With two veteran mobile production companies in the United States building new trucks capable of producing an entire telecast and others contemplating similar moves, one could get the impression that demand is high for live content. TV set manufacturers are relying on this to drive demand for their next-generation products and, indeed, Panasonic, Samsung and Sony announced plans at the recent CES convention to sponsor some upcoming broadcasts.
The production companies themselves said they are taking a cautious approach to 3-D technology, building trucks that can just as easily produce a 2-D HDTV broadcast as one in 3-D. This is because production companies are seeing lots of inquiries regarding 3-D, but not a lot of bookings at this point. Therefore, to get the fastest return on investment, an important element in building these new trucks is to design them to be immediately familiar to crews used to working in 2-D HD.
That’s because the cost of building a 3-D-capable production truck is almost double that of a similar 2-D HD rig. A 3-D camera setup costs almost three times that of 2-D (requiring two cameras, two lenses, a 3-D rig and image processor and double the number of record and replay channels on a server).
There is also a lot of experimentation that needs to be done to figure out proper camera angles, shooting positions within a venue and focusing methods, much like the early days of HD production. Several new pieces of equipment will have to be developed to handle the extra data that is inherent in 3-D productions. On-site crews will have to be larger as well, including the addition of extra personnel to handle convergence issues involved with producing a compelling 3-D experience.
NEP Supershooters, based in Pittsburgh, PA, has had a 3-D-capable truck (SS 3D) on the road since last fall. SS 3D made its debut at an ESPN telecast of a major college football game last September that was “broadcast” to special theaters around the country. At that time, ESPN used separate production trucks, technical crews and on-air commentators for the 3-D and 2-D productions. Going forward, the idea for the new truck is to use a single truck for both the HDTV and 3-D TV broadcasts.
Working with 3-D specialists PACE Productions and its Fusion 3D camera rig (designed in partnership with filmmaker James Cameron), George Hoover, chief technology officer at NEP, said their truck has been out since the fall and is steadily working for a variety of clients.
“The simple fact is that it [includes] everything remote producers and directors are used to,” Hoover said. “Everyone is searching for a long-term business model, which will of course be driven by consumer acceptance and demand for 3-D.”
Eric Duke, president of All Mobile Video (New York), which announced at CES plans for a new 53foot double expando 3-D-capable truck with support from Sony, said the main truck will have a traditional 2-D backbone but travel with a “B” unit that will house all of the 3-D processing equipment. It will feature custom 3-D cameras rigs from 3Ality Digital that will use dual Sony HDC-1500 cameras. If a client books an HD show and decides to do a 3D production, the “B” unit can be deployed.
The new 60ft (expandable to 21ft) truck is planned to hit the road this summer and is expected to handle a range of projects, from sports to live events to entertainment. Once completed, it will include Sony HDC-1500 HD cameras, Fujinon lenses, a Sony MVS-8000A HD production switcher, six-channel EVS server and Studer Vista 8 surround-sound audio console. The trailer will be similar in design to the company’s current Titan unit, with a 3G routing infrastructure, Studer Vista 8 audio console, Sony MVS-8000G production switcher, SRW recording decks and HD monitors.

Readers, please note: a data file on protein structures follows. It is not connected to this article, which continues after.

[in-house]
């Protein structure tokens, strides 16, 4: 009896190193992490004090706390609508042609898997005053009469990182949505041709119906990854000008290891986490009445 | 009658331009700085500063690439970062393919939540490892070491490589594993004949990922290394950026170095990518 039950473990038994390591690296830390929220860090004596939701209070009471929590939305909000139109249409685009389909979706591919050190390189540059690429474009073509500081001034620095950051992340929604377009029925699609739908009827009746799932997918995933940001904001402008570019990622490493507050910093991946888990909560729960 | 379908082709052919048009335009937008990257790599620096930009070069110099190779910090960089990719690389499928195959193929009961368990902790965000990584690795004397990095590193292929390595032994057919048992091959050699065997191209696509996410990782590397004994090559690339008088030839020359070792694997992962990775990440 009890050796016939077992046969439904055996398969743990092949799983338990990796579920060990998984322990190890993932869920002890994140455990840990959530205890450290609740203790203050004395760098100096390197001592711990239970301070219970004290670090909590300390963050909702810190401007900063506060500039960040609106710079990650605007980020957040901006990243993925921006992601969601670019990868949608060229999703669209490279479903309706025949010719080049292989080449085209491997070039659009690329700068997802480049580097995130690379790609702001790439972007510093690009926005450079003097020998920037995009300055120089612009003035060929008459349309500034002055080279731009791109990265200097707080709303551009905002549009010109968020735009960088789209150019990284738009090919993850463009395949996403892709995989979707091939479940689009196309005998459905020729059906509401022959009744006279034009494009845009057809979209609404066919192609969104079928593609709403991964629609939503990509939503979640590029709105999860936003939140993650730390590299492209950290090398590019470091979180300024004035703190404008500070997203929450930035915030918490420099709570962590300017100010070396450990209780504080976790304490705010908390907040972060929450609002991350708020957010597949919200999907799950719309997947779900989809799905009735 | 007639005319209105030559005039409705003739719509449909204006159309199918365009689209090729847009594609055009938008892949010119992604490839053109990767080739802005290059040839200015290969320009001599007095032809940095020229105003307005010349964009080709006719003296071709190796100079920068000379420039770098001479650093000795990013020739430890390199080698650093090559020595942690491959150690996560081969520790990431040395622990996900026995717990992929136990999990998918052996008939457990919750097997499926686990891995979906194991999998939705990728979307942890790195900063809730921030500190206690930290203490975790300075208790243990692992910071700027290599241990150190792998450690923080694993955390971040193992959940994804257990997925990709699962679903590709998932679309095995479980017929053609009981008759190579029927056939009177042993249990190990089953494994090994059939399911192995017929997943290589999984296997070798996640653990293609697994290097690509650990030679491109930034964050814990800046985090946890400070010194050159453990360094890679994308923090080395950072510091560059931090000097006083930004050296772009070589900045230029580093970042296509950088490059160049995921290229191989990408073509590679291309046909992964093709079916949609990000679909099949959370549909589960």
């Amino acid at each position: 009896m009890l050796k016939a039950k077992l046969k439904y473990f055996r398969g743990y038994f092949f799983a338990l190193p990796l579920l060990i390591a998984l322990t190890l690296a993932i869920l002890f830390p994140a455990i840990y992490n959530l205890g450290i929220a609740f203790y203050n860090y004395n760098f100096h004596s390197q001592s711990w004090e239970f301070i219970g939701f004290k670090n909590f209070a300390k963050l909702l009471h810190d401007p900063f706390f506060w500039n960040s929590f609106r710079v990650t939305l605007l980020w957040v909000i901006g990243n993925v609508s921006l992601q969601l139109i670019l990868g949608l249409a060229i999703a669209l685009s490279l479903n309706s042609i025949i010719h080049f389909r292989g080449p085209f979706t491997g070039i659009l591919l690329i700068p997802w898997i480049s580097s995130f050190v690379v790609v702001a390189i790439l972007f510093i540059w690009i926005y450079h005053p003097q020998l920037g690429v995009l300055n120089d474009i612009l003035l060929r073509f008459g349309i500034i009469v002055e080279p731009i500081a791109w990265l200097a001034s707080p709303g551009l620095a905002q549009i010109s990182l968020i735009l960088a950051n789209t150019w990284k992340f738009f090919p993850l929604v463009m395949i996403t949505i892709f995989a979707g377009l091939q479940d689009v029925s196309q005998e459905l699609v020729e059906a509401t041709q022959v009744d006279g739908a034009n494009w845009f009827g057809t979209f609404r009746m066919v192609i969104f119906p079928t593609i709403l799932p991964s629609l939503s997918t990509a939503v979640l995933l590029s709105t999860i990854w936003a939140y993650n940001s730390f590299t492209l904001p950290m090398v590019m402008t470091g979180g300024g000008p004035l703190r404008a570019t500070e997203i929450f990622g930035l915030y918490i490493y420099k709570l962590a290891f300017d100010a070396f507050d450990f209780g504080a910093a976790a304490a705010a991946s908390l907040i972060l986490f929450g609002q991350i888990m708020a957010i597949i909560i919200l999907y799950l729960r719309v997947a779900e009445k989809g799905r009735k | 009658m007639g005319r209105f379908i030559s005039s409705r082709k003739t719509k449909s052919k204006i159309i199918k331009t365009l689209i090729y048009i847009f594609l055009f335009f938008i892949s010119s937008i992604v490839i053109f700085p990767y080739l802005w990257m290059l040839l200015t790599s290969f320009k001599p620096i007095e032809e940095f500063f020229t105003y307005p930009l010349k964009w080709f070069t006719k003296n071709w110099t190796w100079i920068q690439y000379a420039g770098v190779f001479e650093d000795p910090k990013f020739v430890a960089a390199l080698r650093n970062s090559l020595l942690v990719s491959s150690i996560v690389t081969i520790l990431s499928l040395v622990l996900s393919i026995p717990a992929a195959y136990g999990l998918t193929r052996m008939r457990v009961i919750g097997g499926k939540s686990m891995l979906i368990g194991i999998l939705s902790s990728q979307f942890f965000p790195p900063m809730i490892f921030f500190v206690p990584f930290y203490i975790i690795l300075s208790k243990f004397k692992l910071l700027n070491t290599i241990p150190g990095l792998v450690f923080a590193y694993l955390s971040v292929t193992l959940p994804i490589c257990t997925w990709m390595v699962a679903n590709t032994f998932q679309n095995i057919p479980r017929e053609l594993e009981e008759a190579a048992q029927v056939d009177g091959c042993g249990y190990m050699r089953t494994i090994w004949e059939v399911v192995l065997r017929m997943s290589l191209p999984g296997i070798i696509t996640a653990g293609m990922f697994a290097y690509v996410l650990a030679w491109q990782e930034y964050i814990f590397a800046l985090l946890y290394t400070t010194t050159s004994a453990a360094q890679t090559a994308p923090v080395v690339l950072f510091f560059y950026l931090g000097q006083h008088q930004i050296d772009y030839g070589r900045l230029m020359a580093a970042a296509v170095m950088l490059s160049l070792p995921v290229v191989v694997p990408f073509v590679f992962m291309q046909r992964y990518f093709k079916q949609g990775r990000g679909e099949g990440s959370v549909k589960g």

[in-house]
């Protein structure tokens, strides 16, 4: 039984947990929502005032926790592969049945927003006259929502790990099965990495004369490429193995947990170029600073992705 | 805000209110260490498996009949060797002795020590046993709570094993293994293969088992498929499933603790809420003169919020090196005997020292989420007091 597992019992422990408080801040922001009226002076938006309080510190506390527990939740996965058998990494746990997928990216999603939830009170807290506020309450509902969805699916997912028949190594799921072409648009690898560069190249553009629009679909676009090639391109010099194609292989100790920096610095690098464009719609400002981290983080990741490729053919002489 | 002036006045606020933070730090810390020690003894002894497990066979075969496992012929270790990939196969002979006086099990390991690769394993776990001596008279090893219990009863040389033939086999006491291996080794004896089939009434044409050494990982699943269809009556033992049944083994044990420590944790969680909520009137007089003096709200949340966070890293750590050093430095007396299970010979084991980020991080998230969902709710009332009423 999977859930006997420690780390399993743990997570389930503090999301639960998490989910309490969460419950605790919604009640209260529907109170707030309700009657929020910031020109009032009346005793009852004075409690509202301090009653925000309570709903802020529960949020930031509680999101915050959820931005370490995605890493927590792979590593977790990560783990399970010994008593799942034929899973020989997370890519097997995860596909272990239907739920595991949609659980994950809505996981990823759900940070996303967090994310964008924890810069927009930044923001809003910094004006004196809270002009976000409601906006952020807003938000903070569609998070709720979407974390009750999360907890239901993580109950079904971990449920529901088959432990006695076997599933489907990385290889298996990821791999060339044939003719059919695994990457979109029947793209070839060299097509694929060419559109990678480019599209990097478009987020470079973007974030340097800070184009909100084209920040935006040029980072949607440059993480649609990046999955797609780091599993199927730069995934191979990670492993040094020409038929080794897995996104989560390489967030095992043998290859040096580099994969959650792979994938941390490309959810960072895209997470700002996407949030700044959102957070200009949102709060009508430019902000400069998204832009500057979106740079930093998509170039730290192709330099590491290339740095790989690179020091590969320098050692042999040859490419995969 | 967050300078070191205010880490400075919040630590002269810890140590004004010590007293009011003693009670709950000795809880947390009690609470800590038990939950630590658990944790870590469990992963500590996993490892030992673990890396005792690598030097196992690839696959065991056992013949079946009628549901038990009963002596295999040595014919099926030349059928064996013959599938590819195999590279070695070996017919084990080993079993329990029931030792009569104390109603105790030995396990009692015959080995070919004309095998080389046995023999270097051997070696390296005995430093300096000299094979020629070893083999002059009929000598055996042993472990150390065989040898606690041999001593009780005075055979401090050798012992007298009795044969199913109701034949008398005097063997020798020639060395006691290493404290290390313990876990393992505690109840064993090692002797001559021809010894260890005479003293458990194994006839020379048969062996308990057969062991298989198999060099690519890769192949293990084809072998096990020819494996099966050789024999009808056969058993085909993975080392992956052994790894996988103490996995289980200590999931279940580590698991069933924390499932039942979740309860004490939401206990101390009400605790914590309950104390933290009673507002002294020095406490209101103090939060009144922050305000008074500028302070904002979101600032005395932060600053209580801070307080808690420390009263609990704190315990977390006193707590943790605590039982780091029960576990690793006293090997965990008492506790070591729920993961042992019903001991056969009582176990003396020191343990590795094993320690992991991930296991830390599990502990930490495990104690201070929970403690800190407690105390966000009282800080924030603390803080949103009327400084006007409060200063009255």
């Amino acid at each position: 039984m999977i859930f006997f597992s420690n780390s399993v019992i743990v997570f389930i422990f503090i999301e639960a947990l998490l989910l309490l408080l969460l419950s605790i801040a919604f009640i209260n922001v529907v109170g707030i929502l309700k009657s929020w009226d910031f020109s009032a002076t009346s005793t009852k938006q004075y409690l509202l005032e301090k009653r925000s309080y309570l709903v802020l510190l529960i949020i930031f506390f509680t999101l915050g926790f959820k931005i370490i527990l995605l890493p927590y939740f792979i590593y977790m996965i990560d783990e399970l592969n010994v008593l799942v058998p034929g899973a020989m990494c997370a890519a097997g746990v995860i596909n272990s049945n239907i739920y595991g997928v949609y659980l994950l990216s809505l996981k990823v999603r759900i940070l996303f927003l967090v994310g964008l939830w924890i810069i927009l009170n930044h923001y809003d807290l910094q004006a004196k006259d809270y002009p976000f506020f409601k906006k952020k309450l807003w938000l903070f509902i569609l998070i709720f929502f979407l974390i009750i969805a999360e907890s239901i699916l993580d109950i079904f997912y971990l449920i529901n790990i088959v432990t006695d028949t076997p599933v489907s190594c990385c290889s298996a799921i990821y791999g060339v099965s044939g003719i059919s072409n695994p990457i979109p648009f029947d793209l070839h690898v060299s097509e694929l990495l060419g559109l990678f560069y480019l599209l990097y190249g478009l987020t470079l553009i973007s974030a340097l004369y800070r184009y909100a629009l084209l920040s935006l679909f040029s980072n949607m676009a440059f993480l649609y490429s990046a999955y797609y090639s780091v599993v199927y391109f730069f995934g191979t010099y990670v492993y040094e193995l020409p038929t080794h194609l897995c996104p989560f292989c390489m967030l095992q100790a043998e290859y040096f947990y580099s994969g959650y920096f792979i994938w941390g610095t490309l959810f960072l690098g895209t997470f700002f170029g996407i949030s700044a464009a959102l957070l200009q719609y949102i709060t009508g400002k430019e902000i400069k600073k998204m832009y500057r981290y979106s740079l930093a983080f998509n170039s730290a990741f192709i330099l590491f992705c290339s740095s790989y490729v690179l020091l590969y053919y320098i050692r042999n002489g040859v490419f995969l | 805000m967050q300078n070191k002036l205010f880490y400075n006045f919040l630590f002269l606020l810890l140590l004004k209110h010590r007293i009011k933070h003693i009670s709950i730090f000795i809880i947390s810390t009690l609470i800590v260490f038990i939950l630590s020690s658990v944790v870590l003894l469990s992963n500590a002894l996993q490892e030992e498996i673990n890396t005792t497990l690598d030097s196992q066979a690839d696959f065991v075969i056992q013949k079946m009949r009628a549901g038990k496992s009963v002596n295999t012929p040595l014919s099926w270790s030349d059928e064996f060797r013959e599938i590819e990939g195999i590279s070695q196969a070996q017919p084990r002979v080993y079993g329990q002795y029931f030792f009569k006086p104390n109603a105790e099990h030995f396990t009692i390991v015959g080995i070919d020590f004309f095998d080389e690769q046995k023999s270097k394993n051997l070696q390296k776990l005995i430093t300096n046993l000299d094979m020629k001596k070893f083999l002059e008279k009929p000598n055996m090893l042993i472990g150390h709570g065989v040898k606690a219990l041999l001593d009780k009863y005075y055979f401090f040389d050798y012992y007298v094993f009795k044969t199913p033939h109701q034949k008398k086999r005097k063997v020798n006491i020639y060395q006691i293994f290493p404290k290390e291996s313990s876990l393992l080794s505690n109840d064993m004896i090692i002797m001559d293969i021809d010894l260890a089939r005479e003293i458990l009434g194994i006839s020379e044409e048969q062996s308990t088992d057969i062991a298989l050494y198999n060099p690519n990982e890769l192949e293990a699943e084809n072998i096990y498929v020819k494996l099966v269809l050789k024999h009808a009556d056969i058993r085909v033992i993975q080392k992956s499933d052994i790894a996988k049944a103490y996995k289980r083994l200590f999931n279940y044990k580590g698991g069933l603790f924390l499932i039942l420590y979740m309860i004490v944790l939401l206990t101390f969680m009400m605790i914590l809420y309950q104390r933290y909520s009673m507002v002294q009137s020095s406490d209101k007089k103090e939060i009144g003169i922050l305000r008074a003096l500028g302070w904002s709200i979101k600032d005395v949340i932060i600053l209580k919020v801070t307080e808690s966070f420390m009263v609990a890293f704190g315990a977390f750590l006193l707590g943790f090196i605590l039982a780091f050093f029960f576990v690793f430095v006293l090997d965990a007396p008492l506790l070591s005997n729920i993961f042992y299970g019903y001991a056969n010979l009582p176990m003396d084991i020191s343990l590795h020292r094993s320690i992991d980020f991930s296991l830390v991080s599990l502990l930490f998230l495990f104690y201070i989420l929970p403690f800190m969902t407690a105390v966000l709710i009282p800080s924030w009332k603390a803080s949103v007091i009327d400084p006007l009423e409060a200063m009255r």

Duke said the company’s new truck, which will be on display in Sony’s booth at NAB 2010 in Las Vegas in April, is preconfigured for 3-D and provides producers with a more efficient way of rapidly deploying state-of-the-art services in 2-D or 3-D without the need for separate mobile units and crews.
Not everyone is sold on the idea of building a new truck for 3-D production. Pat Sullivan, president of Game Creek Video (based in Hudson, NH), said his company has not yet decided to build a fully 3-D-ready vehicle because he hasn’t found a viable business model for it. Game Creek is considering building a smaller trailer that would travel with its larger 2-D trucks and carry all of the necessary 3-D processing equipment.
“Right now, demand for 3-D production is really coming from the consumer set manufacturers, for obvious reasons, but not from our mainstream clients,” Sullivan said, hinting that there might be some work to support ESPN’s recent announcement of 3-D production for the World Cup soccer tournament in June. “In order to get financing for a new truck, I have to have a valid reason for why the truck will be successful. I can’t say it’s there for 3-D just yet,” he said.
The company has done several 3-D sports productions (including the BCS Championship college football game) with two of its existing 2-D trucks, Liberty and the Fox truck, and 3-D technology from 3Ality Digital. The company also helped with an experimental 3-D broadcast to Cinedigm theaters last fall.
“The advent of a single truck doing an entire 3-D production is not going to happen for a while,” Sullivan said. “I don’t see that happening soon because I don't think the necessary 3-D production techniques have been advanced enough to replace 2-D. We’ll be doing a 2-D production for quite some time.”
Both trucks have a Grass Valley Kayenne video production switcher onboard, which is fully 3Gb/s capable and can handle all kinds of 1080/60p 3-D productions. The Fox Truck will be on hand this weekend in New Orleans for the NFL’s NFC Championship game and will also produce the telecast of the upcoming Daytona 500 live telecast on FOX, Sunday Feb. 14, from Daytona Beach, FL.